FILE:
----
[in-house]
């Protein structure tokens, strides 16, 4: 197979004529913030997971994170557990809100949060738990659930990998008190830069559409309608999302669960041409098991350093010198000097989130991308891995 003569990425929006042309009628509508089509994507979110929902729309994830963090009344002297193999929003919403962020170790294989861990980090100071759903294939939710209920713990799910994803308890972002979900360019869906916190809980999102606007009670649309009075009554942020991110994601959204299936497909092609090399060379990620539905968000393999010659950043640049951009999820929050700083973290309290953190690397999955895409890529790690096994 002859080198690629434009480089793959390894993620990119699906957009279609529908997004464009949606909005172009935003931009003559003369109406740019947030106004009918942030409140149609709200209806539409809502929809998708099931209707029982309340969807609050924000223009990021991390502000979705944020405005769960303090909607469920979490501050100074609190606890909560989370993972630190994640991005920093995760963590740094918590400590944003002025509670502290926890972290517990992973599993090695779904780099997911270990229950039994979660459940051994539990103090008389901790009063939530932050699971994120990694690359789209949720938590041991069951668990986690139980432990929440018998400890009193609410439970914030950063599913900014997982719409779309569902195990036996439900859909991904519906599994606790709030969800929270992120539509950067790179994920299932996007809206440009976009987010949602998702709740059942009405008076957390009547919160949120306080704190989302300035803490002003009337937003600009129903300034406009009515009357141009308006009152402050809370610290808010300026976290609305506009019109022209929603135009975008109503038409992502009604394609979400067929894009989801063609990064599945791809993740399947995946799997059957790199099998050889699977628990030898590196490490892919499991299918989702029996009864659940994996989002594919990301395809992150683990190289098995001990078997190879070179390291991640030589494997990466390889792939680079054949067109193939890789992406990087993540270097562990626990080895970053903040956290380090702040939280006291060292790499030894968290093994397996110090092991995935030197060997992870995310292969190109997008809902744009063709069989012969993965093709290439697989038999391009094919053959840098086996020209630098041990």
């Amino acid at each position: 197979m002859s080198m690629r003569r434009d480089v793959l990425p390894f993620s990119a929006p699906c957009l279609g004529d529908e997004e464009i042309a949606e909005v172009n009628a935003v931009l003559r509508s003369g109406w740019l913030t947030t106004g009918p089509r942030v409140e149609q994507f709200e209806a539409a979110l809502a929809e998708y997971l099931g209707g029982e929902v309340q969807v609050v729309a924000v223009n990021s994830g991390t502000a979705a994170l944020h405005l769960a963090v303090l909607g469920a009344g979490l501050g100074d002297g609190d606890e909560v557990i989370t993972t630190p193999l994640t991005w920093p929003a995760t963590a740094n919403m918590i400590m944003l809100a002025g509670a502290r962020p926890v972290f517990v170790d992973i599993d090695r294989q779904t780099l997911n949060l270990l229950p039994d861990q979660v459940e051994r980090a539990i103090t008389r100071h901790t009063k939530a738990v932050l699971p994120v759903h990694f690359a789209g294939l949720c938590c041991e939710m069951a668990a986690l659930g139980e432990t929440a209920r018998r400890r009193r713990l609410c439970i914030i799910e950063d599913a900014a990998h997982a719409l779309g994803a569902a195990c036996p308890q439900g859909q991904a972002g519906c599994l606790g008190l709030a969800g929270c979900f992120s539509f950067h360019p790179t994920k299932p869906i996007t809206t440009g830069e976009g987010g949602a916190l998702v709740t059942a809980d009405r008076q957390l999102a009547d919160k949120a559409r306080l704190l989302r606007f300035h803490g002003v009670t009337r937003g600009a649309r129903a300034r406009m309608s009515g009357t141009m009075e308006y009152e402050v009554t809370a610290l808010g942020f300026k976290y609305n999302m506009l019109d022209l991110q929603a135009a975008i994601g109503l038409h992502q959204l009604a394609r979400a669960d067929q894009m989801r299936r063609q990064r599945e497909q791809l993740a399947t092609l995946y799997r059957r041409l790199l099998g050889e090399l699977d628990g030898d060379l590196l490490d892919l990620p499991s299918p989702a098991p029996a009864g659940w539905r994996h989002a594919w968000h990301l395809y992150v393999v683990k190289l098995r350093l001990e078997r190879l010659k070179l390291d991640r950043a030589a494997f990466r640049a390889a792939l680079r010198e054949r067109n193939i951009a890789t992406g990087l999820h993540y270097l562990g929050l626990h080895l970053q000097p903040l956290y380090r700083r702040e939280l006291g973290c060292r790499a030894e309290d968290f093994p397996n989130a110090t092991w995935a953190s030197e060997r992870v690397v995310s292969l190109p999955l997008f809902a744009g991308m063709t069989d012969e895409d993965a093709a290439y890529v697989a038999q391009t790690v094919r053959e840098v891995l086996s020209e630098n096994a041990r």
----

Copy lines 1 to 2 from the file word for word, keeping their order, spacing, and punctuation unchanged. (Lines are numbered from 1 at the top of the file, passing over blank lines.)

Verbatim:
[in-house]
């Protein structure tokens, strides 16, 4: 197979004529913030997971994170557990809100949060738990659930990998008190830069559409309608999302669960041409098991350093010198000097989130991308891995 003569990425929006042309009628509508089509994507979110929902729309994830963090009344002297193999929003919403962020170790294989861990980090100071759903294939939710209920713990799910994803308890972002979900360019869906916190809980999102606007009670649309009075009554942020991110994601959204299936497909092609090399060379990620539905968000393999010659950043640049951009999820929050700083973290309290953190690397999955895409890529790690096994 002859080198690629434009480089793959390894993620990119699906957009279609529908997004464009949606909005172009935003931009003559003369109406740019947030106004009918942030409140149609709200209806539409809502929809998708099931209707029982309340969807609050924000223009990021991390502000979705944020405005769960303090909607469920979490501050100074609190606890909560989370993972630190994640991005920093995760963590740094918590400590944003002025509670502290926890972290517990992973599993090695779904780099997911270990229950039994979660459940051994539990103090008389901790009063939530932050699971994120990694690359789209949720938590041991069951668990986690139980432990929440018998400890009193609410439970914030950063599913900014997982719409779309569902195990036996439900859909991904519906599994606790709030969800929270992120539509950067790179994920299932996007809206440009976009987010949602998702709740059942009405008076957390009547919160949120306080704190989302300035803490002003009337937003600009129903300034406009009515009357141009308006009152402050809370610290808010300026976290609305506009019109022209929603135009975008109503038409992502009604394609979400067929894009989801063609990064599945791809993740399947995946799997059957790199099998050889699977628990030898590196490490892919499991299918989702029996009864659940994996989002594919990301395809992150683990190289098995001990078997190879070179390291991640030589494997990466390889792939680079054949067109193939890789992406990087993540270097562990626990080895970053903040956290380090702040939280006291060292790499030894968290093994397996110090092991995935030197060997992870995310292969190109997008809902744009063709069989012969993965093709290439697989038999391009094919053959840098086996020209630098041990």